The End Of Police In Minneapolis : Politics Podcast : The NPR Politics Podcast After one of the city's police officers killed George Floyd, a veto-proof majority of the Minneapolis city council has pledged to disband the city's police force. What comes next could take years to figure out.

This episode: campaign correspondent Asma Khalid, reporter Adrian Florido, and national justice correspondent Carrie Johnson.

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The End Of Police In Minneapolis

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CORINNE: Hi. This is Corinne (ph) in my she shed in Raleigh, where I just finished sewing the 1,334th face mask made by our church for the Triangle Community while listening to the NPR POLITICS PODCAST. This show was recorded at...


2:06 p.m. on Thursday, June 11.

CORINNE: Things may have changed since then, but I'll still be sewing face masks while listening to NPR.


KHALID: I'm glad we can provide nice background entertainment for folks as they do that work. Kudos to you. Well, hey there. It's the NPR POLITICS PODCAST. I'm Asma Khalid. I'm covering the presidential campaign.

CARRIE JOHNSON, BYLINE: And I'm Carrie Johnson. I cover the Justice Department.

KHALID: We have spent a lot of this week talking about police reform at the federal level. But in Minneapolis, where George Floyd was killed by local police officers, the city council has already begun making changes. It has pledged to dismantle the city's police department entirely.

Adrian Florido has been in Minneapolis covering this story for NPR, and he's joining us on the pod now to talk about exactly what that means. Hey, Adrian.



KHALID: So, Adrian, we're hearing a lot about ideas at the federal level - you know, some of them conflicting - about how to ensure that police don't use a disproportionate amount of force, especially with black and brown people. And Congress is pledging to reform policing. You know, activists have been talking about defunding police departments. But talk to us about what's happened there in Minneapolis, where the city council has said that they want to dismantle police. What does that mean?

FLORIDO: On Sunday, nine members of the city council showed up at a park at a rally that black activists had organized and basically announced that they wanted to begin the process of dismantling and defunding and disbanding the police and said that they were going to start doing that in the coming weeks and months through a series of policy decisions.

You know, what it means is still unclear because they don't yet have a plan for what would come next if the police department were just to be completely disbanded. But what they said is that, you know, there has been many, many years of failed reforms within the Minneapolis Police Department - efforts at reforms that just haven't amounted to much. And so they said the time was now to do something much bolder, much more radical, which was to begin the process of defunding and ultimately disbanding the police department entirely.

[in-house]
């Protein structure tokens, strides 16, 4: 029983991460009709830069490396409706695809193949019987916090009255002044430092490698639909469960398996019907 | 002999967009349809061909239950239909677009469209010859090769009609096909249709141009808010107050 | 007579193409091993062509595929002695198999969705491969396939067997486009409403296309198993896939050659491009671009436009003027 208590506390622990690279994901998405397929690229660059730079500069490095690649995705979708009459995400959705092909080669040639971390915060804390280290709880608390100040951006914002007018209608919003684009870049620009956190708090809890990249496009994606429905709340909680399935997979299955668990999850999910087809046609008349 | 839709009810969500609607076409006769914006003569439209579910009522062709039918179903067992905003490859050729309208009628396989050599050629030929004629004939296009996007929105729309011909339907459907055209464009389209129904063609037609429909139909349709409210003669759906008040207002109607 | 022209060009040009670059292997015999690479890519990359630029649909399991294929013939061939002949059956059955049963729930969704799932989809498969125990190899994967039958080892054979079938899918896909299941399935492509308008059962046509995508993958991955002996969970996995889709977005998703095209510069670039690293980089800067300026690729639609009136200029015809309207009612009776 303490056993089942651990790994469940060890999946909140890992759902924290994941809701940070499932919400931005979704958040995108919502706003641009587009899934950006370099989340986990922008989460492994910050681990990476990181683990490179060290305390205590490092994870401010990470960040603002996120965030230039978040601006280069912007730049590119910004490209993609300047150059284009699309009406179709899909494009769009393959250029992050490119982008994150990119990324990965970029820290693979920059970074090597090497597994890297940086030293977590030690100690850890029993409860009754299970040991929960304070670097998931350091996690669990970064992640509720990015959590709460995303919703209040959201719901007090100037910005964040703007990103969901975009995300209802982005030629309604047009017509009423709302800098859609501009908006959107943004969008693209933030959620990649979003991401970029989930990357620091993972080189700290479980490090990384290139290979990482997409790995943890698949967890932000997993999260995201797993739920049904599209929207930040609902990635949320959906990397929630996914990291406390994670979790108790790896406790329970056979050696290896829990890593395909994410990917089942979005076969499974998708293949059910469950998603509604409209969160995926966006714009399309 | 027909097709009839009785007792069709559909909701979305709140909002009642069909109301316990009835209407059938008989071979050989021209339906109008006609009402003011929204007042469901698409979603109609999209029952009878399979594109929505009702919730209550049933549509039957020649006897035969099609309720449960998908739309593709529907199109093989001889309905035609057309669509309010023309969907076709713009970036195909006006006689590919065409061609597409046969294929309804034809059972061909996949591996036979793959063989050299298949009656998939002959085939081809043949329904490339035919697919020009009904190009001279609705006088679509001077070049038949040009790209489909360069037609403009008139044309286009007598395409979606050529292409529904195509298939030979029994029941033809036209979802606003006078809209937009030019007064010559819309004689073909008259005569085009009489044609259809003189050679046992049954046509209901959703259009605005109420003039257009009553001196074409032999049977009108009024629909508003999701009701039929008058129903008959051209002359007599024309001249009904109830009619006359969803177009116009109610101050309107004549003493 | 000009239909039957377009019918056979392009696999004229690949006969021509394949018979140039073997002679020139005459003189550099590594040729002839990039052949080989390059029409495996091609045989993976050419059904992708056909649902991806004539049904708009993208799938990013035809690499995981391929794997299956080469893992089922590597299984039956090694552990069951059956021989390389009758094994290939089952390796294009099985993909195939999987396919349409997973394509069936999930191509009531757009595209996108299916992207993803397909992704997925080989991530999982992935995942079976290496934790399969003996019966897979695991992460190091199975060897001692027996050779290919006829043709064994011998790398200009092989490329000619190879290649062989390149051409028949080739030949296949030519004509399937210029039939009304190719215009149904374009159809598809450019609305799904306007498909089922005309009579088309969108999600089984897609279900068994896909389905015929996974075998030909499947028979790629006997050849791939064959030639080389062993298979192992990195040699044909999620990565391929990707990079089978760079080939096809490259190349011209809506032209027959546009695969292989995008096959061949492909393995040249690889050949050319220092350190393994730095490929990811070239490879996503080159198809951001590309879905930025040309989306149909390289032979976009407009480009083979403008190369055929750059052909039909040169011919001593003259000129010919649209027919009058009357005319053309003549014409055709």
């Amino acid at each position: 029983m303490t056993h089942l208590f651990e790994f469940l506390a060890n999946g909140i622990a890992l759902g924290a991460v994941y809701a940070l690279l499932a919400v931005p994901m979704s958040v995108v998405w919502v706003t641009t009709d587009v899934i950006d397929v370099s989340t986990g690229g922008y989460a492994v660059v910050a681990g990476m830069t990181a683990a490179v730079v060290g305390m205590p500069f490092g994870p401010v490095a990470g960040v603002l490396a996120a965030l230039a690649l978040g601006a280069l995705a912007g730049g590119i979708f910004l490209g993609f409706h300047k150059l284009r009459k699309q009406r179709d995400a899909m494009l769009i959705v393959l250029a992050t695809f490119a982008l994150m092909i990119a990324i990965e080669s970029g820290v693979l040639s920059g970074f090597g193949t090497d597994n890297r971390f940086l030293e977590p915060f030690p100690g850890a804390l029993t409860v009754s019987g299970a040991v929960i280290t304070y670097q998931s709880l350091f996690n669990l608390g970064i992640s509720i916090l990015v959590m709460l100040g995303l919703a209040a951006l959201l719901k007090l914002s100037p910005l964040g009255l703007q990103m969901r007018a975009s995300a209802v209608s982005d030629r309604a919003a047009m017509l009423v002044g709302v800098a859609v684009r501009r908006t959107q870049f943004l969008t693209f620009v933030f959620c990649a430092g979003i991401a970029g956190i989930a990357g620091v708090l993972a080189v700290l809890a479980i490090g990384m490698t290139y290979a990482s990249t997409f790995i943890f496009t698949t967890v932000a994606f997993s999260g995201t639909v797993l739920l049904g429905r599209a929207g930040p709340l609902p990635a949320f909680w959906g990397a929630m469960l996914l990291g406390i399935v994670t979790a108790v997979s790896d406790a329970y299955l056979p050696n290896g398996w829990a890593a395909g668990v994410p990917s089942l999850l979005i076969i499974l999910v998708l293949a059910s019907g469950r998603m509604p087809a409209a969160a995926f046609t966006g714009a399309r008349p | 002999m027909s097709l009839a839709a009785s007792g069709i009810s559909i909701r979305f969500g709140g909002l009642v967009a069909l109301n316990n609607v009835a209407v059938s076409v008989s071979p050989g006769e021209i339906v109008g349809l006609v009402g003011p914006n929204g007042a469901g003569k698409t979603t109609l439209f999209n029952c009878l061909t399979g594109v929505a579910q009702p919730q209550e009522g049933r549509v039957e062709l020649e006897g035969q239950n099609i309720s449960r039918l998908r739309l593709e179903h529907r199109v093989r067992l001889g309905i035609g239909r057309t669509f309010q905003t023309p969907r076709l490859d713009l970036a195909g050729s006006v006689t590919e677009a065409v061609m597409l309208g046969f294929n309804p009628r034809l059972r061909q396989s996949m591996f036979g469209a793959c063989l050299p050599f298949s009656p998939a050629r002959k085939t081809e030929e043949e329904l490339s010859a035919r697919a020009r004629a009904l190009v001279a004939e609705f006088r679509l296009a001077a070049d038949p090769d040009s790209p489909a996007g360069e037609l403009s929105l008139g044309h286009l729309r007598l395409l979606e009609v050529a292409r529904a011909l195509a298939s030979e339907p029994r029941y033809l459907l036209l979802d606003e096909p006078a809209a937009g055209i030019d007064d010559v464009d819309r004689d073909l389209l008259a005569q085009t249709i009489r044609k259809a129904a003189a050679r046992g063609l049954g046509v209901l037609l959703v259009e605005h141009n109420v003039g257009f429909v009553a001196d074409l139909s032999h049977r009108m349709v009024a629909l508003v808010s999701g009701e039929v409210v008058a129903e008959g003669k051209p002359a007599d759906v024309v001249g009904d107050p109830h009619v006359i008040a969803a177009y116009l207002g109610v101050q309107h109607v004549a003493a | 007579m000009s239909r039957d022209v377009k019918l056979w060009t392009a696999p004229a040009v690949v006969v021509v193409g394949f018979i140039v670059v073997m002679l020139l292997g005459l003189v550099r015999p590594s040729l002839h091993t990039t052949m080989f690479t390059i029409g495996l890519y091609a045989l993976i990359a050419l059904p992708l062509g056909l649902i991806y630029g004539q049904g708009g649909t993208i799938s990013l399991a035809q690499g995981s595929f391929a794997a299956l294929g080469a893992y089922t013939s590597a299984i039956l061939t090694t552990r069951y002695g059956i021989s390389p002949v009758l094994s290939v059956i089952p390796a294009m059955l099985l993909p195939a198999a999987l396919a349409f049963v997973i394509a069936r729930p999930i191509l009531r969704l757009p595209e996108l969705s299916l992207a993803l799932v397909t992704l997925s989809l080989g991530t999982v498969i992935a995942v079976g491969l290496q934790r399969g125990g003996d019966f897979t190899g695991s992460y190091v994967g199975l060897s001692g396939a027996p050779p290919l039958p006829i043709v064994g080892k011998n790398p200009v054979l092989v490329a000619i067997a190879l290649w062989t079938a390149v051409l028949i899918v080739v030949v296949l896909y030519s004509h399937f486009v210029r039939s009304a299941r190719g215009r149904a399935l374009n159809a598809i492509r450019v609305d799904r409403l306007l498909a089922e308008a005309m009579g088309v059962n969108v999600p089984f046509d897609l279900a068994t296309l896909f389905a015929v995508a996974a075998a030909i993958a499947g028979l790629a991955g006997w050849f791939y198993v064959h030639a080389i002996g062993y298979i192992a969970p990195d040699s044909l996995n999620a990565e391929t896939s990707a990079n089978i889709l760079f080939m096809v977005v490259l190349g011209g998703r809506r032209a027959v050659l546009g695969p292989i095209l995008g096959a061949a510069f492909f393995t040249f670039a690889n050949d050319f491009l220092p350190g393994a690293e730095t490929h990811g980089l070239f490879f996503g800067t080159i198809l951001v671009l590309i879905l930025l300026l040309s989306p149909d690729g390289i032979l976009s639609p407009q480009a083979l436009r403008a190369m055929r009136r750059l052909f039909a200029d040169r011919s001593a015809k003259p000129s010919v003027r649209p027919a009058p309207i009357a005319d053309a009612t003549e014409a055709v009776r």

KHALID: You know, Adrian, is this decision really entirely in their hands, or, you know, could the mayor or other people step in and have a say?

FLORIDO: So, you know, importantly, the nine members of the city council who have voiced support for this idea represent a veto-proof majority of the 13-member city council. So they could take very significant decisions on the council toward this goal of defunding and dismantling the police department.

It's more complicated than that, though, because, you know, Minneapolis's city charter requires that the city fund a minimum police force. And so in order to completely end the police department, the city council would have to amend the city charter. That's not something that you can do even with a supermajority of the council. You need a unanimous vote of the city council to do that. Another option if you don't have a unanimous vote of the council is to put an amendment to the city charter to voters.

JOHNSON: Well, there are a lot of steps there, Adrian. It seems like whatever happens next, it's going to take a lot more action by city officials and police unions. So people in the streets now may not be getting action as quickly as they expect.

FLORIDO: That's right.

KHALID: And, Carrie, how does what we are seeing now in Minneapolis compare to reform efforts that we've seen from cities in the past?

JOHNSON: It feels different. You know, after Ferguson, Mo. - after Michael Brown's death in Ferguson, we heard a lot of pushes for body cameras, more training of police on excessive force and implicit bias, and even calls to try to end programs in which the military - U.S. military provides equipment to local police forces. But this call to disband or dismantle the police force entirely, it's not unprecedented, but it's a really big step, one that even some civil rights advocates say they're surprised we got to so quickly.